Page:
Coloradans will know soon whether the state’s first attempt to rely on an independent commission to draw congressional districts will yield the map that’ll be used for the next decade.
The commission, authorized by a state constitutional amendment that passed overwhelmingly three years ago, plans to deliver the map that won near-unanimous approval earlier this week to the Colorado Supreme Court on Oct. 1.
Justices then have a month to decide whether the boundaries meet legal criteria with the option of sending the map back to the commission for revisions.
A companion process overseen by another independent commission is underway to redraw Colorado's 35 state Senate districts and 65 state House districts, though the schedule lags its congressional cousin's by a couple weeks.
Due to Colorado's explosive population growth over the last decade, the state adds a congressional district after next year's election, bringing its contingent in the House of Representatives from seven to eight.
The independent commissions are each made up of 12 voters — four who aren't affiliated with either major party, plus four Democrats and four Republicans, who were selected this spring from among hundreds of applicants. It takes a supermajority of eight commissioners, including at least two of the unaffiliated members, to approve a map.
Not only have the commissions been navigating an entirely new set of procedures — laid out in Amendments Y and Z, which each received 71% of the statewide vote in 2018 — but they've been doing it in the shadow of a global pandemic that delayed delivery of the detailed census numbers required to draw the maps.
But after considering testimony at dozens of public hearings held virtually and across the state — augmented by thousands of public comments submitted online — the commissioners honed in on a few variations of a staff-drawn map.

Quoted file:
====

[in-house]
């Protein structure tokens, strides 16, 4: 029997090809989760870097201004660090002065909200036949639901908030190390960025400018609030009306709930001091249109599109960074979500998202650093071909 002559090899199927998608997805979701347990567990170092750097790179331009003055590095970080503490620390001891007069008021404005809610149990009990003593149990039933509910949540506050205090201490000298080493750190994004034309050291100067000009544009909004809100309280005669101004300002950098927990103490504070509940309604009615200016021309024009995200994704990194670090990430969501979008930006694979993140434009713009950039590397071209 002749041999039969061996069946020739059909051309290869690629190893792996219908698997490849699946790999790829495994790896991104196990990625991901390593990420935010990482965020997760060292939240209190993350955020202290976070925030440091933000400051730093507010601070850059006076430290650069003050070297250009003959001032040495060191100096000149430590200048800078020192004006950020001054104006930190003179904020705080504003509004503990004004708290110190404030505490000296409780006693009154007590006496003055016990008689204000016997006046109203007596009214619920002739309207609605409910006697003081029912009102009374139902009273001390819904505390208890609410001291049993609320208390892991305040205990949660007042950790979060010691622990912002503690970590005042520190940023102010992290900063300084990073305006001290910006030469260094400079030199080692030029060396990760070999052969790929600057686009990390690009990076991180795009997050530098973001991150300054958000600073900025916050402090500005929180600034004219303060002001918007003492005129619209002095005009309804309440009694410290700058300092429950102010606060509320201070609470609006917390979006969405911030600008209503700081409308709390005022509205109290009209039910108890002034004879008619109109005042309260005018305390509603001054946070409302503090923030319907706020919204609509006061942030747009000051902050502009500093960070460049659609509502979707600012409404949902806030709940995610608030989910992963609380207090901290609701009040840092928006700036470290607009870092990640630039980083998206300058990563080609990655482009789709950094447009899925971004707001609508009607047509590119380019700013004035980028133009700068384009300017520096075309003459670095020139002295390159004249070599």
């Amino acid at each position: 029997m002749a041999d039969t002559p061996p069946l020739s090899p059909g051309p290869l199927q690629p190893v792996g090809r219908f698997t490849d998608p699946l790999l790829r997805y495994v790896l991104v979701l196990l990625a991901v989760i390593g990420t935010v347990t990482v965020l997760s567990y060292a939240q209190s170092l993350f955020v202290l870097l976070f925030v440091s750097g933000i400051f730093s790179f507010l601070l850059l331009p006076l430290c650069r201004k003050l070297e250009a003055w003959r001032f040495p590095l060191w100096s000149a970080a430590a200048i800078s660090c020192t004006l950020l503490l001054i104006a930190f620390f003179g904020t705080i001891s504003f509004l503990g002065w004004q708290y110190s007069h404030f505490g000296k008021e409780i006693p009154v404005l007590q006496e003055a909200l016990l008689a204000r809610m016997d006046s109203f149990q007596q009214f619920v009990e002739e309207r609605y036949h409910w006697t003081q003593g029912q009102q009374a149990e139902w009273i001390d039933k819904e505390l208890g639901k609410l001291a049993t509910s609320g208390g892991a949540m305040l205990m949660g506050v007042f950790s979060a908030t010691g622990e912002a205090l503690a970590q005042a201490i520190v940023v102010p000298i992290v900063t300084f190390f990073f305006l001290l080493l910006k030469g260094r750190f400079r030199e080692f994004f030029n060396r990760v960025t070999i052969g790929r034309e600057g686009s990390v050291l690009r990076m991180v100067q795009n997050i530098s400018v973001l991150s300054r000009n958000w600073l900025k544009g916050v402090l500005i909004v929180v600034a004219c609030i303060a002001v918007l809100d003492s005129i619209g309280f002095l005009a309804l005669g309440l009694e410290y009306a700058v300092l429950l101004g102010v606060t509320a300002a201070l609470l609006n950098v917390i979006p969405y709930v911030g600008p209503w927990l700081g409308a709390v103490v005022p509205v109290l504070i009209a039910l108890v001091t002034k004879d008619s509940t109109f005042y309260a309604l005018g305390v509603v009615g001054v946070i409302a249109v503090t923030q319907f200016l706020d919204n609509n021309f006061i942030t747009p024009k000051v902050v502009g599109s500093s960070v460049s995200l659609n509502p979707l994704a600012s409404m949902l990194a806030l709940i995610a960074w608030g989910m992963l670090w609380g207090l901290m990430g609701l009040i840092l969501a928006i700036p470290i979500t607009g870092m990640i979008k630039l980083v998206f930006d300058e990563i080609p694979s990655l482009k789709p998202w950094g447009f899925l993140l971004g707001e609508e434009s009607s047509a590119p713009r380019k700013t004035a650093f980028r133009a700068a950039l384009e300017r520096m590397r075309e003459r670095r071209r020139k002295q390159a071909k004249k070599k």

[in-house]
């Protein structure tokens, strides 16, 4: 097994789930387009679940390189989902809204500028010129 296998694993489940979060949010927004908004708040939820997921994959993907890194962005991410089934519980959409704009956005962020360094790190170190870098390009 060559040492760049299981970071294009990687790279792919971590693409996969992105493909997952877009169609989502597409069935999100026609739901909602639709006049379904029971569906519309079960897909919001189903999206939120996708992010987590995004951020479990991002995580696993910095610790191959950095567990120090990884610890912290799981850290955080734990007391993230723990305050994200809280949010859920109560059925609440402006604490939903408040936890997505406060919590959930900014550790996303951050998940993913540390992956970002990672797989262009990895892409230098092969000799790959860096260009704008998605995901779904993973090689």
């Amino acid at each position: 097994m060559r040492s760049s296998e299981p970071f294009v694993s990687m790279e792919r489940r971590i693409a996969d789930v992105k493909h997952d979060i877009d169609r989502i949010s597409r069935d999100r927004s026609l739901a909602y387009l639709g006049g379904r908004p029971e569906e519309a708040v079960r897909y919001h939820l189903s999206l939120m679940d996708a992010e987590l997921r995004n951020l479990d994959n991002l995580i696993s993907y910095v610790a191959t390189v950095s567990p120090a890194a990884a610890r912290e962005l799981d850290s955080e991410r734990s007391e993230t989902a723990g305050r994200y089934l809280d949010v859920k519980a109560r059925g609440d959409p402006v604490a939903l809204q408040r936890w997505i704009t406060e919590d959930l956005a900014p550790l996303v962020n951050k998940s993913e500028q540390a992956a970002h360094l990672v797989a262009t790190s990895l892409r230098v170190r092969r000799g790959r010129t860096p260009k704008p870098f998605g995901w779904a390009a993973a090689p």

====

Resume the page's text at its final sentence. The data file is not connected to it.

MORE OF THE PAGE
Each of the maps divided up the state differently, but they all based the new, eighth district in the suburbs north of Denver and established a district that covers much of the southern part of the state.
Following seven rounds of voting during a sometimes contentious, four-hour virtual meeting that lasted until midnight on Sept. 28, commissioners voted 11-1 to approve a map that reflected amendments suggested by Democratic commissioner Martha Coleman to the third staff plan, which was released earlier in September.
While the congressional map won’t be set in stone until the state’s high court gives its thumbs up, it isn’t too early to identify some winners, some losers and a split decision.
WINNERS: Colorado’s seven House incumbents
No one emerged from this year’s redistricting process with as good a reason to celebrate as the four Democrats and three Republicans who currently occupy the state’s congressional seats.
Even though the state constitution explicitly forbids drawing maps to favor incumbents, each of the seven current congressional office-holders wound up in his or her own current district, with each district’s political lean maintained.
That’s despite earlier map drafts that jumbled the sitting representatives, including one that drew U.S. Rep. Lauren Boebert, the Republican from the Western Slope, into the same district as U.S. Rep. Joe Neguse, the Boulder County Democrat whose 2nd District encompasses college towns and ski resorts.
Other maps drew U.S. Reps. Ed Perlmutter, an Arvada Democrat, and Ken Buck, a Windsor Republican, either into or a stone's throw away from the new 8th District.
But unlike in some states, where more partisan-minded redistricting processes routinely pit incumbents against each other by drawing them into the same district or force incumbents into hostile territory, Colorado's commission left its members on home turf, and in nearly every case made it easier for the incumbent to win another term.
According to a measure of the new districts' competitiveness based on the results of eight statewide elections conducted in 2016, 2018 and 2020, the partisan split has only been close in one of the newly drawn districts.
That'd be Perlmutter's 7th District, which Democrats have nonetheless carried by an average of 7 points, well outside the margin political operatives usually call competitive.